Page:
What Manual for Survival also has in common with the book on the Bering Strait, Floating Coast, is that both books are written, to some extent, from below. Both authors use their expertise as historians, they go to the archives, but they combine that with their expertise as anthropologists and go and interview people. Kate Brown takes very seriously what people who lived through Chernobyl think about themselves, about the experience, about their health, about the environment. As academics, we always—or maybe often—come with a certain type of attitude that comes with our education and when we look at the local perceptions or knowledge we think, ‘Okay, this doesn’t make sense. We did this survey, or we did this health check, and it doesn’t show in your blood. What you’re saying is irrelevant, an element of  folklore or something like that. Somebody else can study that.’ Kate Brown goes to those people and that’s where she starts. She listens to them and then she follows those leads. And those leads very often end up in the same archives, but allow her to ask different questions, the ones she would not ask otherwise. The book tells us a very different story about Chernobyl, one that we didn’t know when we were looking top down.

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The title of the book is really powerful. What she’s trying to do is learn from that experience. By using local knowledge and local perspectives, she also tries to challenge some of the already established, prevailing stereotypes about Chernobyl. One of those is the question of what happened to the environment. People who go to Chernobyl, to the exclusion zone today say, ‘Okay, the wildlife is back. It’s flourishing. It’s better than it was when we were there.’ And yes, there is a point to that, in the sense that the worst thing that can happen to the environment is that we, humans, come there. Everyone else disappears.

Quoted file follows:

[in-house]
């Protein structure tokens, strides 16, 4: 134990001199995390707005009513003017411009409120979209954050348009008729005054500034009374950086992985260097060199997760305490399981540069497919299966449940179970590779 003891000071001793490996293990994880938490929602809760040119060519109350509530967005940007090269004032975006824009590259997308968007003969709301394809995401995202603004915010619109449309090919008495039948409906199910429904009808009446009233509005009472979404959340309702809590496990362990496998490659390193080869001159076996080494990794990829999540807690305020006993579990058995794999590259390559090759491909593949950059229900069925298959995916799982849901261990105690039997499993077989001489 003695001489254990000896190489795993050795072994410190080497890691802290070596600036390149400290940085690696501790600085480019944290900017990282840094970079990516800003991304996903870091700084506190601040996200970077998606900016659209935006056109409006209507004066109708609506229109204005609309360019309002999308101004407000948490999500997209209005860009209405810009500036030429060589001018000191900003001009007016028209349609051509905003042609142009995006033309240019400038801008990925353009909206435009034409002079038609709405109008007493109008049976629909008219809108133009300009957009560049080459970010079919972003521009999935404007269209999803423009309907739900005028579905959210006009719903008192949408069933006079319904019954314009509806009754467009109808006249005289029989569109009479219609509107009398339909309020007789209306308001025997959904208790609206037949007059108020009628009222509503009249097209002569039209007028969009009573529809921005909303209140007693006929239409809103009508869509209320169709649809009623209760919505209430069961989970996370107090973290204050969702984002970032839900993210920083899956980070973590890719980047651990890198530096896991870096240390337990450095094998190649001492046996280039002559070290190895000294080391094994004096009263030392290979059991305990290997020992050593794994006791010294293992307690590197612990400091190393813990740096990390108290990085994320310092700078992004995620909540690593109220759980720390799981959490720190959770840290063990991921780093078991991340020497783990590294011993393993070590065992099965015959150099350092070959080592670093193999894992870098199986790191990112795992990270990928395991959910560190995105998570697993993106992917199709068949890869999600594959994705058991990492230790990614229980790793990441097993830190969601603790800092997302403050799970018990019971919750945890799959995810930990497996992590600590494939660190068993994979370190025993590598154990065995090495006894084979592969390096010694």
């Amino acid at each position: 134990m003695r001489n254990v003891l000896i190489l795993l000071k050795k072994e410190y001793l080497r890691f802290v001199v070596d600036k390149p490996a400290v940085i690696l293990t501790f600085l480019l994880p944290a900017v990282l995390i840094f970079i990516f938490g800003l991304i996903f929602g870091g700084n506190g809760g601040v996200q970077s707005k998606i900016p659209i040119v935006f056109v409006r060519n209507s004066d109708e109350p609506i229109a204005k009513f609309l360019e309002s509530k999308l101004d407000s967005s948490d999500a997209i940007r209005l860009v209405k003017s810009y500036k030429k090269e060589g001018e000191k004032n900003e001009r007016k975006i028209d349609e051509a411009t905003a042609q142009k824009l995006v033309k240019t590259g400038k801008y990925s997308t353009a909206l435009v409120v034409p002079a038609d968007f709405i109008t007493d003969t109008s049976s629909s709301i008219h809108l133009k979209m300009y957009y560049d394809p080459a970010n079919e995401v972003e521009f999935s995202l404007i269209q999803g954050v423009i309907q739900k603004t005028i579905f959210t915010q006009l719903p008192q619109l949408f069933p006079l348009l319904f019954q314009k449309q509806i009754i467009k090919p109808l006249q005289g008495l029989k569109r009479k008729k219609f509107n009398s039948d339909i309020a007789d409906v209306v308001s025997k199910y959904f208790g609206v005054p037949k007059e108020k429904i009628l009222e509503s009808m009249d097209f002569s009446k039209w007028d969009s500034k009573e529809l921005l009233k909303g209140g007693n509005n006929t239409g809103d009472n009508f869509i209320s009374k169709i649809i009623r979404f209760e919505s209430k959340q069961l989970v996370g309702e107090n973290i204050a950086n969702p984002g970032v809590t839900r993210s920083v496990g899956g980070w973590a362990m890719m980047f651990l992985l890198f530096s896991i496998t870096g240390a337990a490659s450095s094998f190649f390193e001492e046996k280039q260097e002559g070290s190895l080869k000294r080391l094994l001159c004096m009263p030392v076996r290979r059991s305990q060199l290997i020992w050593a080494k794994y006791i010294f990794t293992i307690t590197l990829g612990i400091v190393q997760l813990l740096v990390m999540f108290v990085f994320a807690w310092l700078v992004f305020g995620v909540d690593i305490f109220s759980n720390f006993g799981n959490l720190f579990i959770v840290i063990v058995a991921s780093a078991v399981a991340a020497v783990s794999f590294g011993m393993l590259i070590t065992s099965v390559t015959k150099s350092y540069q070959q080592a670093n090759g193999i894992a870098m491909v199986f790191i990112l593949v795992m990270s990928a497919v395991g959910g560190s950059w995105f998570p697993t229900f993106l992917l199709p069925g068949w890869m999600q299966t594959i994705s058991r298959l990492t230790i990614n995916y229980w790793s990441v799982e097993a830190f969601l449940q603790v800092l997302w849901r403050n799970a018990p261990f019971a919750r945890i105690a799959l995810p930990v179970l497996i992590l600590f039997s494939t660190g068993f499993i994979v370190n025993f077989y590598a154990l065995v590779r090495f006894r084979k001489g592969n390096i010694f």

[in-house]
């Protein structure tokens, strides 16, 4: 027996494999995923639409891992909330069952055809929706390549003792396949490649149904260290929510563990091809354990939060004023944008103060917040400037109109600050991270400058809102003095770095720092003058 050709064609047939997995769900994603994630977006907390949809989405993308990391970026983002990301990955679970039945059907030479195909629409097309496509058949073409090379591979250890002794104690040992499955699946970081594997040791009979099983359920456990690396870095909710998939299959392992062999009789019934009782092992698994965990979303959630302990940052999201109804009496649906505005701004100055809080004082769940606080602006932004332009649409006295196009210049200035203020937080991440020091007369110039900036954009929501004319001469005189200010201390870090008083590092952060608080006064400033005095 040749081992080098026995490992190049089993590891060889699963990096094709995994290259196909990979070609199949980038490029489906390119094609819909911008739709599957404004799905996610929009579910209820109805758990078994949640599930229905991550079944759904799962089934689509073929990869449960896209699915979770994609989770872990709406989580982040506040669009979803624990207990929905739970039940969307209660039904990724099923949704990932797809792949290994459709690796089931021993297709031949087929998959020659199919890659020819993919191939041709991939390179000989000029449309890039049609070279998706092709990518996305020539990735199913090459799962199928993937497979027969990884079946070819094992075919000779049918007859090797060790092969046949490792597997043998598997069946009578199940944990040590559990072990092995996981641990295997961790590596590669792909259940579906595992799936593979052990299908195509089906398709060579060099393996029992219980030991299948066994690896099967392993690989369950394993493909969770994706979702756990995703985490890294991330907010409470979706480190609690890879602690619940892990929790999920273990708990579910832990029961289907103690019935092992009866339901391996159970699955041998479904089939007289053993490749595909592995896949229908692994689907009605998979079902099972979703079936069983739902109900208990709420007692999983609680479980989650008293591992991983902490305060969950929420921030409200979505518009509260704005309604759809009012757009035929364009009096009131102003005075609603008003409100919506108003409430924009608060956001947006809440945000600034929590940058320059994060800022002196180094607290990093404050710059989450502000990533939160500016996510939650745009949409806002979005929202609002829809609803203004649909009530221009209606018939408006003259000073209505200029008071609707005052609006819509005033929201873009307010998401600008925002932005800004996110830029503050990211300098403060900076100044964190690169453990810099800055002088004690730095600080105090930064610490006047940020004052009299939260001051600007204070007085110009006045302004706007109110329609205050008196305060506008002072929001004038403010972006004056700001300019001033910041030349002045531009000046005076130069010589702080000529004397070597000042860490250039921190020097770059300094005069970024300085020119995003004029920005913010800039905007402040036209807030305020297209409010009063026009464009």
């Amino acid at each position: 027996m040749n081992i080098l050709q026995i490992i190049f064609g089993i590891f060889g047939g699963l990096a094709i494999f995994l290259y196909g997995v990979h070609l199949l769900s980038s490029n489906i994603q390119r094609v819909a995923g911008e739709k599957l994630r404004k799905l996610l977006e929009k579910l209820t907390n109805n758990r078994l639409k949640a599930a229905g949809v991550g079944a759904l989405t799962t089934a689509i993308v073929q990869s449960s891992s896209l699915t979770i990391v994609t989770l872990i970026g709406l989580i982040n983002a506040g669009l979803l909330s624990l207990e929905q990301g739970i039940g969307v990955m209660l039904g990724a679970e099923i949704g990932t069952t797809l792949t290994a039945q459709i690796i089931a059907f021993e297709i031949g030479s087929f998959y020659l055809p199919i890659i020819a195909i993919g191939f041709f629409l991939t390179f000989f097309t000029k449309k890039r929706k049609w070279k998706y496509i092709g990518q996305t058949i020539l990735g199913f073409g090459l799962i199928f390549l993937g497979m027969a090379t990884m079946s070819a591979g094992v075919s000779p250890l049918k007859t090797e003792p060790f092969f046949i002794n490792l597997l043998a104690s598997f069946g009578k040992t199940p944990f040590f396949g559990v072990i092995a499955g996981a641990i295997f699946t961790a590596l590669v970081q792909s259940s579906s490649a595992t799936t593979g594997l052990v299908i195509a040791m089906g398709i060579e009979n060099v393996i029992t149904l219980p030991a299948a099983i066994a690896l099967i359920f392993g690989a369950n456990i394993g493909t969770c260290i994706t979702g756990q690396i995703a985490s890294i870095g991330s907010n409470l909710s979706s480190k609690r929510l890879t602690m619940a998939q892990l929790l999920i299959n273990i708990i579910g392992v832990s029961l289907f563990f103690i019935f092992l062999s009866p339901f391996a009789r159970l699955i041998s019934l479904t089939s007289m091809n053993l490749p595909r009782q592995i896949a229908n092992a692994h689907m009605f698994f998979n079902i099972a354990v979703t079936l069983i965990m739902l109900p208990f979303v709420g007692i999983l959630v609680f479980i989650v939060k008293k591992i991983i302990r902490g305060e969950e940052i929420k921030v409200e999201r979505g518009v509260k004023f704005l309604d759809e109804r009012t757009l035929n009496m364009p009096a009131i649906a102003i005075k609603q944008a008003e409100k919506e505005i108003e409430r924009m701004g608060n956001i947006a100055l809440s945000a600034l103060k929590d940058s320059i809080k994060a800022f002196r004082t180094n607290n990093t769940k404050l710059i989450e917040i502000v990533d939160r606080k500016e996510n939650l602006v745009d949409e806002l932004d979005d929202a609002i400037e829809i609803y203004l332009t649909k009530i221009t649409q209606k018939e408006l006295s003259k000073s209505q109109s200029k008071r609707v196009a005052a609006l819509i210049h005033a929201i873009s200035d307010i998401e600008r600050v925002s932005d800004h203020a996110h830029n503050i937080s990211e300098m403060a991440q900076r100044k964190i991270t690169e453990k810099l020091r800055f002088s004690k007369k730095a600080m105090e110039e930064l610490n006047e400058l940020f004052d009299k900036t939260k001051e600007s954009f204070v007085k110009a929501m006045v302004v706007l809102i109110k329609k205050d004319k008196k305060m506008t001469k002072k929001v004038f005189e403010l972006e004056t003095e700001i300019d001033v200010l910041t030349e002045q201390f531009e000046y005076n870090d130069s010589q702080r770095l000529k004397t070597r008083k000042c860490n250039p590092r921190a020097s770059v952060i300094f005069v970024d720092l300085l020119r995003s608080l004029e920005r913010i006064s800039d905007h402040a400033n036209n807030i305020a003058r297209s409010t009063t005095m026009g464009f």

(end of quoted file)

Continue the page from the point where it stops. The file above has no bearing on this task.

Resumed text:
But there is also something that we don’t think about and this is the fact that not all the animals returned and those animals that did return are not as healthy as we think they are. There are major changes that are happening there. And she looks at the research done by scholars who don’t have that big microphone in front of them, who were marginalized by the field as a whole, and raises these questions.

She’s very brave because she is trained as a historian, but she goes in and tries to understand and explain nuclear medicine, biology. She has been attacked for that, but her position is a very, very reasonable and important one. She says, ‘Okay, I’m raising these questions. Yes, maybe you who are trained in biology know more than I do. But, please, try to answer them.’

Again, it’s about the Soviet experience, but it’s also about taking Chernobyl away from saying, ‘Okay. It’s ideology, it’s the Communist Party, it’s a particular type of reactor that caused that’ and placing it in a different column and saying, ‘Ok, this is actually something that is global. This is something that we have to deal with.’ With nuclear energy in particular, with global warming, it’s easy to say, ‘Let’s go nuclear.’ Kate Brown’s position is, ‘Just hold your horses. Slow down. Let’s talk about this. Let’s think about whether this is indeed the best way to deal with the crisis that we face now.’

Let’s move on to the final three books on the Pushkin House 2020 shortlist, which take us back to Russia in the mid-20th century . Shall we start with Stalin’s Scribe by Brian Boeck?

In terms of grouping things, the last three books are all biographies, done very differently. In a sense they’re all attempts to understand some of the same things in Russian history and society that Sergei Medvedev talks about. What unites them is that they are about the Soviet experience, but they represent different threads, so to speak, of the Soviet trajectory.

Stalin’s Scribe is about Mikhail Sholokhov, the Nobel Prize winner—who is in a very different column from Aleksandr Solzhenitsyn, another Nobel Prize winner. Sholokhov is a beloved child of the Soviet system, to a degree. An Impeccable Spy is about Richard Sorge, who was a spy for the cause. This Thing of Darkness is about a cinematographer, Sergei Eisenstein and deals with Stalinism and authoritarianism while making a deep dive in the Russian history.

With Sholokhov what is interesting is that he’s a man of many mysteries. It’s about the question of lies and fake news, but in a different way than we deal with it now. He’s someone who becomes the ideal Soviet writer. But his official biography has a lot of lacunas. Certain things are hidden, and other things are actually exaggerated and Brian Boeck goes through that. Sholokhov is a man who wrote so much and was politically exceptionally important, but this is the first comprehensive biography about him. It’s a political biography, but not only. There are questions, like whether his best known and most brilliant work, And Quiet Flows the Don, was stolen or not, whether he really wrote it or not, what his relationship with Stalin was. In my reading, it’s about a talent being subdued and corrupted. So a talented person who goes into the service of the Leviathan that Sergei Medvedev writes about.